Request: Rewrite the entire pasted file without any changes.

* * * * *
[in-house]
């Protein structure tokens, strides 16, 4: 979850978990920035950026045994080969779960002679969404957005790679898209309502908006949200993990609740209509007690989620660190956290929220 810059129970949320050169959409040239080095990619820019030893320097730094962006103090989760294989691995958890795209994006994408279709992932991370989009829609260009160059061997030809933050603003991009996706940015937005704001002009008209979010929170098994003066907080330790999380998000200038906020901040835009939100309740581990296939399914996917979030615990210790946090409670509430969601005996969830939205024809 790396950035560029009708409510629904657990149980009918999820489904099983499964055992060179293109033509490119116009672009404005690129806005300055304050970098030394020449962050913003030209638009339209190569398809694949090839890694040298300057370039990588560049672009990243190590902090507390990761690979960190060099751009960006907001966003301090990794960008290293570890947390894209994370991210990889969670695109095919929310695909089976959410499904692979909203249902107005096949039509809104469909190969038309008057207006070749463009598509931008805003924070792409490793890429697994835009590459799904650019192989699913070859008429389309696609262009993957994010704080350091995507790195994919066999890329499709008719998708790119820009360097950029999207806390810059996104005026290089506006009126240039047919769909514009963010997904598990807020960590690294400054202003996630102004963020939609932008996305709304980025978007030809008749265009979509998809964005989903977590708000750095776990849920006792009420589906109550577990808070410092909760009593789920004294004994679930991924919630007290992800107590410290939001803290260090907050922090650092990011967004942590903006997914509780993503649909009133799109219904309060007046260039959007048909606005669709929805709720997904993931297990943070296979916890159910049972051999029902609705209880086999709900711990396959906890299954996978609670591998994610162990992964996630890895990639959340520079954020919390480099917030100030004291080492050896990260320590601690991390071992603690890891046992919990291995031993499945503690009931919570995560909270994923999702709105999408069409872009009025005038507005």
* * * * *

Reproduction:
[in-house]
């Protein structure tokens, strides 16, 4: 979850978990920035950026045994080969779960002679969404957005790679898209309502908006949200993990609740209509007690989620660190956290929220 810059129970949320050169959409040239080095990619820019030893320097730094962006103090989760294989691995958890795209994006994408279709992932991370989009829609260009160059061997030809933050603003991009996706940015937005704001002009008209979010929170098994003066907080330790999380998000200038906020901040835009939100309740581990296939399914996917979030615990210790946090409670509430969601005996969830939205024809 790396950035560029009708409510629904657990149980009918999820489904099983499964055992060179293109033509490119116009672009404005690129806005300055304050970098030394020449962050913003030209638009339209190569398809694949090839890694040298300057370039990588560049672009990243190590902090507390990761690979960190060099751009960006907001966003301090990794960008290293570890947390894209994370991210990889969670695109095919929310695909089976959410499904692979909203249902107005096949039509809104469909190969038309008057207006070749463009598509931008805003924070792409490793890429697994835009590459799904650019192989699913070859008429389309696609262009993957994010704080350091995507790195994919066999890329499709008719998708790119820009360097950029999207806390810059996104005026290089506006009126240039047919769909514009963010997904598990807020960590690294400054202003996630102004963020939609932008996305709304980025978007030809008749265009979509998809964005989903977590708000750095776990849920006792009420589906109550577990808070410092909760009593789920004294004994679930991924919630007290992800107590410290939001803290260090907050922090650092990011967004942590903006997914509780993503649909009133799109219904309060007046260039959007048909606005669709929805709720997904993931297990943070296979916890159910049972051999029902609705209880086999709900711990396959906890299954996978609670591998994610162990992964996630890895990639959340520079954020919390480099917030100030004291080492050896990260320590601690991390071992603690890891046992919990291995031993499945503690009931919570995560909270994923999702709105999408069409872009009025005038507005």